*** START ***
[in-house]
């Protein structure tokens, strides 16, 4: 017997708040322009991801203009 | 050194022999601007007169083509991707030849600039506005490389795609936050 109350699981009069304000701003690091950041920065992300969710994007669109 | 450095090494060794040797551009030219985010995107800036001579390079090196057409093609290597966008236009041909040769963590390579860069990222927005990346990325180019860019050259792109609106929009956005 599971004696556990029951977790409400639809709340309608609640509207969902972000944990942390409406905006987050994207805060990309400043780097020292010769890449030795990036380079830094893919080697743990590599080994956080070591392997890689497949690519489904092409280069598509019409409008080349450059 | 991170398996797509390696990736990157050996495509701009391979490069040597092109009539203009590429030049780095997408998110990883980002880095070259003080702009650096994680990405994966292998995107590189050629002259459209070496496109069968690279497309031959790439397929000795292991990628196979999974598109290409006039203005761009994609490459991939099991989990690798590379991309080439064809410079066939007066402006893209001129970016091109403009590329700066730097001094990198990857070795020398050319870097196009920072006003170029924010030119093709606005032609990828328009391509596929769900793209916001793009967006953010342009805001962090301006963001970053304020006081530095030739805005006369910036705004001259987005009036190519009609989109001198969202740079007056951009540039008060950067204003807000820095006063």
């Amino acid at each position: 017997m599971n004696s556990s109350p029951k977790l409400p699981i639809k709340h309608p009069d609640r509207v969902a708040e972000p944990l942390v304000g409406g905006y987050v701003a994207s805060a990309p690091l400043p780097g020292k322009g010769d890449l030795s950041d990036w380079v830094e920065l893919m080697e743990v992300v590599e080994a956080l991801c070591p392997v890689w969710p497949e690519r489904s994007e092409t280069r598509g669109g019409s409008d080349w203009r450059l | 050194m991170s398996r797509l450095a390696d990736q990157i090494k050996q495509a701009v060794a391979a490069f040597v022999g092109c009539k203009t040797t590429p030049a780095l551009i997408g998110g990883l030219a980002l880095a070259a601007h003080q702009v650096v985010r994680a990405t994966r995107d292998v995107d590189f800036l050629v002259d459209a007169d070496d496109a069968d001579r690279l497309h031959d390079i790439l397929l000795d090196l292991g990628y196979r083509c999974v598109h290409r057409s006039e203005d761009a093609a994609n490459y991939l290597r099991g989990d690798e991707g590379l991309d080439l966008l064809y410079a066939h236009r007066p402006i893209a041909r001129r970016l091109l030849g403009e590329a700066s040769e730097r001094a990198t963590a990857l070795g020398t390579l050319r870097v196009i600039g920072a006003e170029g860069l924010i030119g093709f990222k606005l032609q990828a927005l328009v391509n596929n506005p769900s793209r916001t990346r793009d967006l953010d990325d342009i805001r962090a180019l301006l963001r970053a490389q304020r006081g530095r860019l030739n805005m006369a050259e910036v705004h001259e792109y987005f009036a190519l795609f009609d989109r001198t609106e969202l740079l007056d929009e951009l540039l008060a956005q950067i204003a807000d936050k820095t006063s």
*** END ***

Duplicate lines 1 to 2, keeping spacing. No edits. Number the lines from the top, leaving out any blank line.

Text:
[in-house]
């Protein structure tokens, strides 16, 4: 017997708040322009991801203009 | 050194022999601007007169083509991707030849600039506005490389795609936050 109350699981009069304000701003690091950041920065992300969710994007669109 | 450095090494060794040797551009030219985010995107800036001579390079090196057409093609290597966008236009041909040769963590390579860069990222927005990346990325180019860019050259792109609106929009956005 599971004696556990029951977790409400639809709340309608609640509207969902972000944990942390409406905006987050994207805060990309400043780097020292010769890449030795990036380079830094893919080697743990590599080994956080070591392997890689497949690519489904092409280069598509019409409008080349450059 | 991170398996797509390696990736990157050996495509701009391979490069040597092109009539203009590429030049780095997408998110990883980002880095070259003080702009650096994680990405994966292998995107590189050629002259459209070496496109069968690279497309031959790439397929000795292991990628196979999974598109290409006039203005761009994609490459991939099991989990690798590379991309080439064809410079066939007066402006893209001129970016091109403009590329700066730097001094990198990857070795020398050319870097196009920072006003170029924010030119093709606005032609990828328009391509596929769900793209916001793009967006953010342009805001962090301006963001970053304020006081530095030739805005006369910036705004001259987005009036190519009609989109001198969202740079007056951009540039008060950067204003807000820095006063």